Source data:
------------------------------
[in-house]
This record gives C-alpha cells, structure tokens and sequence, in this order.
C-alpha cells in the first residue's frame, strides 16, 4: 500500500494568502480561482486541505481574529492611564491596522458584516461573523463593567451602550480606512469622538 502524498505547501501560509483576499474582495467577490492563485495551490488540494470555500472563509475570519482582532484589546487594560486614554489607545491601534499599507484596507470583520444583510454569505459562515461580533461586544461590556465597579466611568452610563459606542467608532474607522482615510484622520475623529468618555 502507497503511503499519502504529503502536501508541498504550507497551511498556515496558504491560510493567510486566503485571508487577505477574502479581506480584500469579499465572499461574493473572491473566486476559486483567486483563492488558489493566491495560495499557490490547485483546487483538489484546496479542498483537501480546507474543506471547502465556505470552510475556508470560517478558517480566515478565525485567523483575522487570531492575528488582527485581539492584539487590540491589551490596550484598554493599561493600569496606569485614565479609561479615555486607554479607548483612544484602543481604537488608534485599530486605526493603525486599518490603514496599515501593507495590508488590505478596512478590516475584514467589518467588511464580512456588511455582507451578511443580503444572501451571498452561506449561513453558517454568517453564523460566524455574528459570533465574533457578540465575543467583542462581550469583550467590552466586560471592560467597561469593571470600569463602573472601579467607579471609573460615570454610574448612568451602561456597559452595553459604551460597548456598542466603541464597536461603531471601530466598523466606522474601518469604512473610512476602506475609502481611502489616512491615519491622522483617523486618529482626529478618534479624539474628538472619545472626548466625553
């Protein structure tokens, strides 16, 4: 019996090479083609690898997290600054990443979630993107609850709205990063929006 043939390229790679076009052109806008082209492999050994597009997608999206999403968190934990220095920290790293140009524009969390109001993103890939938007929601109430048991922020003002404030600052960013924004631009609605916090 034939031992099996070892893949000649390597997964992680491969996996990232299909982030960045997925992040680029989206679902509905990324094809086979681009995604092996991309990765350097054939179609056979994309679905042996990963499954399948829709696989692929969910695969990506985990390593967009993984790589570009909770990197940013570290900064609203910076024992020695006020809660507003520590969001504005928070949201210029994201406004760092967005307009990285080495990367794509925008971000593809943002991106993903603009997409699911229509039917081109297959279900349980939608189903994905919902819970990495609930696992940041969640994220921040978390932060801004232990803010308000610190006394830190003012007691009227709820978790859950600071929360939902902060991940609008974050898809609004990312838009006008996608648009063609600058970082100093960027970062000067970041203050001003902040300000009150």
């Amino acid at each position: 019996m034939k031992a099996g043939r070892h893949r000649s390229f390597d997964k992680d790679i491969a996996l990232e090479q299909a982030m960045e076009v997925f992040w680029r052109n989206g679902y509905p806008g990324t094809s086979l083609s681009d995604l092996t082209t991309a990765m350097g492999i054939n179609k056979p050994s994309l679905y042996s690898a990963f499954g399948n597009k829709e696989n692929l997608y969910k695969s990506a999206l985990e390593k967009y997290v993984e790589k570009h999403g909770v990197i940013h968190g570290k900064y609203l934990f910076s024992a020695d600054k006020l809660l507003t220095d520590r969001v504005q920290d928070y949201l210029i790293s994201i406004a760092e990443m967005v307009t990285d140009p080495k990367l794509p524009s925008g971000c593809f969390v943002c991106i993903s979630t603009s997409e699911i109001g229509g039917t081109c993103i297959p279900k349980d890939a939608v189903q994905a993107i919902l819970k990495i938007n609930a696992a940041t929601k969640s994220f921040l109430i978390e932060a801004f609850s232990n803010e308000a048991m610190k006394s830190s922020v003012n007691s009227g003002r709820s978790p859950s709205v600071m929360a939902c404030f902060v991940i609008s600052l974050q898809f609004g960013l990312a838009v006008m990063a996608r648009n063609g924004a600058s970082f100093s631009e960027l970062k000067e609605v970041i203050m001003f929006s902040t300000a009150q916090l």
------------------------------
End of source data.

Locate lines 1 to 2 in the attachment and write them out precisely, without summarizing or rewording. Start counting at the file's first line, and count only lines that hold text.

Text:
[in-house]
This record gives C-alpha cells, structure tokens and sequence, in this order.